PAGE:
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Our Traditional French Artisans in Australia: Webinar Replay

For more than nine centuries Les Compagnons du Devoir “The Companions of Duty” have been providing high-quality training for young people in a variety of manual trades. Training offers both apprenticeships and higher-level skills training for traditional and modern techniques. Trainees move between workplaces all over France and abroad, learning a trade but also about themselves, through the experience of different people and cultures. Training helps students achieve high intellect in one of 30 trades from initial qualifications through to Masters degree (Australian equivalent). There are a handful of artisans in Australia with exposure to this level of training.

Les Compagnons du Devoir is one of two schools in the world recognised under UNESCO’s Intangible Cultural Heritage safeguarding program.

Watch Thomas (a blacksmith and metal fabricator) and Laurent (a furniture maker) with fellow Compagnons, Anthony (joiner) and Bertrand (pastry chef) as they discuss our 800-year-old legacy, rigorous study pathway, French traditions, their completed major works, through to life now in Australia.

This is the last webinar episode of the first series which discusses French culture by a panel of experts mostly living in Australia, and all speaking English. These free events have been curated by Le Festival Brisbane.

Click play below

Key Presentation Takeaways

This type of study is not available in Australia in the Trade and construction industry. Australian tradies achieve a Certificate 3 to obtain their qualifications.

The level of training and intellect Compagnons achieve is equivalent to a Master’s Degree.

Some Australians seeking further education can apply for grants like the Churchill Fellowship program, to learn these skills in Europe. If they are studying in France, there is a good chance their teachers are also Compagnons.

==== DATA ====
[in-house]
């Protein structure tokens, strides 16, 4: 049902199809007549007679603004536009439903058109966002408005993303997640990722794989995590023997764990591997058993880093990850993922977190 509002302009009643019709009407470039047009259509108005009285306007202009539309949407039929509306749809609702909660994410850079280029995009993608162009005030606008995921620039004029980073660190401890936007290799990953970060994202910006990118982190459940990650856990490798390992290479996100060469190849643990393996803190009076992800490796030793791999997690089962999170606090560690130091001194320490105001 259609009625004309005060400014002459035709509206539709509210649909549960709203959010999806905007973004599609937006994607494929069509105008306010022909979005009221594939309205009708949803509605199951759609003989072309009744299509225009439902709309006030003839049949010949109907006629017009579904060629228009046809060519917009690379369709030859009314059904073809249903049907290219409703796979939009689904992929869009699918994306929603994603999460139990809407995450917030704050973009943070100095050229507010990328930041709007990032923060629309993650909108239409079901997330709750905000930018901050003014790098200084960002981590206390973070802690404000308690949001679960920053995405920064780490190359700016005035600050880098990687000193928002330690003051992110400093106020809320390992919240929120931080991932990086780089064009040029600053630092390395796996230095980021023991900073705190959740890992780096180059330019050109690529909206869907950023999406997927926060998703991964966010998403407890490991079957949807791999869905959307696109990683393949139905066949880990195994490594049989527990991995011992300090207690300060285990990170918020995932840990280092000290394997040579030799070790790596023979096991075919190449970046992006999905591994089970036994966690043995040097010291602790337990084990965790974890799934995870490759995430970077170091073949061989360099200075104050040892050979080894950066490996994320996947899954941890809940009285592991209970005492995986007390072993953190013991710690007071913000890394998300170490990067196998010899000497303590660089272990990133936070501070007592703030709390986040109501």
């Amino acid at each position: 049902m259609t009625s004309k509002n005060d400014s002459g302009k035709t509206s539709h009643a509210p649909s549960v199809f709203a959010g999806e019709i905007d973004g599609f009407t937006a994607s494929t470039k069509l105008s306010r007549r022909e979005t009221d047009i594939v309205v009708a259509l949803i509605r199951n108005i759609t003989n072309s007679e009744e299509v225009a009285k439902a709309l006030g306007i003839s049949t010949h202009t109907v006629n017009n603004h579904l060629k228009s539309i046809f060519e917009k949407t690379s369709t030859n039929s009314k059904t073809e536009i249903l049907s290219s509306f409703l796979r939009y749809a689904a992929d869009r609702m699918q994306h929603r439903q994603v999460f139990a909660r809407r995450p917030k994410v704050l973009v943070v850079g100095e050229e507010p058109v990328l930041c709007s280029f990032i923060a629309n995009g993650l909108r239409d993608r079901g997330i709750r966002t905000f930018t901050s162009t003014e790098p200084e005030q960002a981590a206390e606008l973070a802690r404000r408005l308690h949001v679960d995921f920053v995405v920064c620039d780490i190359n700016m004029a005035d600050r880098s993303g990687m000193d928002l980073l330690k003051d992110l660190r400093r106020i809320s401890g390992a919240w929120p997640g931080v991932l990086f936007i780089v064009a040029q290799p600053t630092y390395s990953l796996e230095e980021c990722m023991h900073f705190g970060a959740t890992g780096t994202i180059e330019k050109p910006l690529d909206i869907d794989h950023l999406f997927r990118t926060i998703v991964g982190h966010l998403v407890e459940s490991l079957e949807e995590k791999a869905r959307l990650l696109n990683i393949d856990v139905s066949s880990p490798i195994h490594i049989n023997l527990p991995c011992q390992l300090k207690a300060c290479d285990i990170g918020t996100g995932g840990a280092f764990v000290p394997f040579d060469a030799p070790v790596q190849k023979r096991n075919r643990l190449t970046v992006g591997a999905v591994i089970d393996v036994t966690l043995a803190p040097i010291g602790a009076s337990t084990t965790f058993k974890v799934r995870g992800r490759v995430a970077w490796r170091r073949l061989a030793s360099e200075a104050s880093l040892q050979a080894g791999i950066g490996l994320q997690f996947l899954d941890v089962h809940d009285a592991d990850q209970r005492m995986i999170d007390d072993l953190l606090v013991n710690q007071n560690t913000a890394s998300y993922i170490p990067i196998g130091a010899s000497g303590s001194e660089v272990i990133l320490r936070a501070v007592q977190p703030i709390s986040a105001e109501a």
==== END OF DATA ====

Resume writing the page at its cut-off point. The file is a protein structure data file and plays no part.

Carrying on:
Compagnonnage has a unique and strict education system.

To start the journey to become a Compagnon, the first step is to complete a two-year apprenticeship.

To then start your “Tour de France”, with the approval of Compagnon Elders, each student is then required to make an Adoption Piece for assessment. If passed, students may start their Tour and will then become known as an “Aspirant”.

It takes up to five years to complete the Aspirant level to gain enough experience. The assessment to formally graduate as a Compagnon is a process in itself. Each Aspirant must again ask the Elders if they are technically and spiritually ready to start the process of making a “Masterpiece” for final assessment.

There is no monetary exchange for tuition as Compagnons is a not-for-profit association. When Compagnons complete their Masterpieces they are required to pay their skills forward to the next generation of Aspirants by serving in a management or teaching role for 2-3 years within the association.

One aspect within the unique philosophies of Compagnons is focussing studies on balancing the hard and soft skills. It has been a fundamental process they have used for centuries.

The first years of study are completed manually – only with hand tools – to ensure they have the right mindset to manoeuvre their hands precisely and safely during manual labour.

In current times it is not commercially viable for Compagnons to do all their work by hand and often use power tools.

In 2010, Les Compagnons du Devoir became recognised by UNESCO under their “Intangible Cultural Heritage” safeguarding program for their “network for the transmission of knowledge and identities by the profession”.

Les Compagnon du Devoir is one of two educational facilities in the world to achieve this recognition.

Unfortunately, no aspects of Australian culture have been recognised and safeguarded under this program yet.

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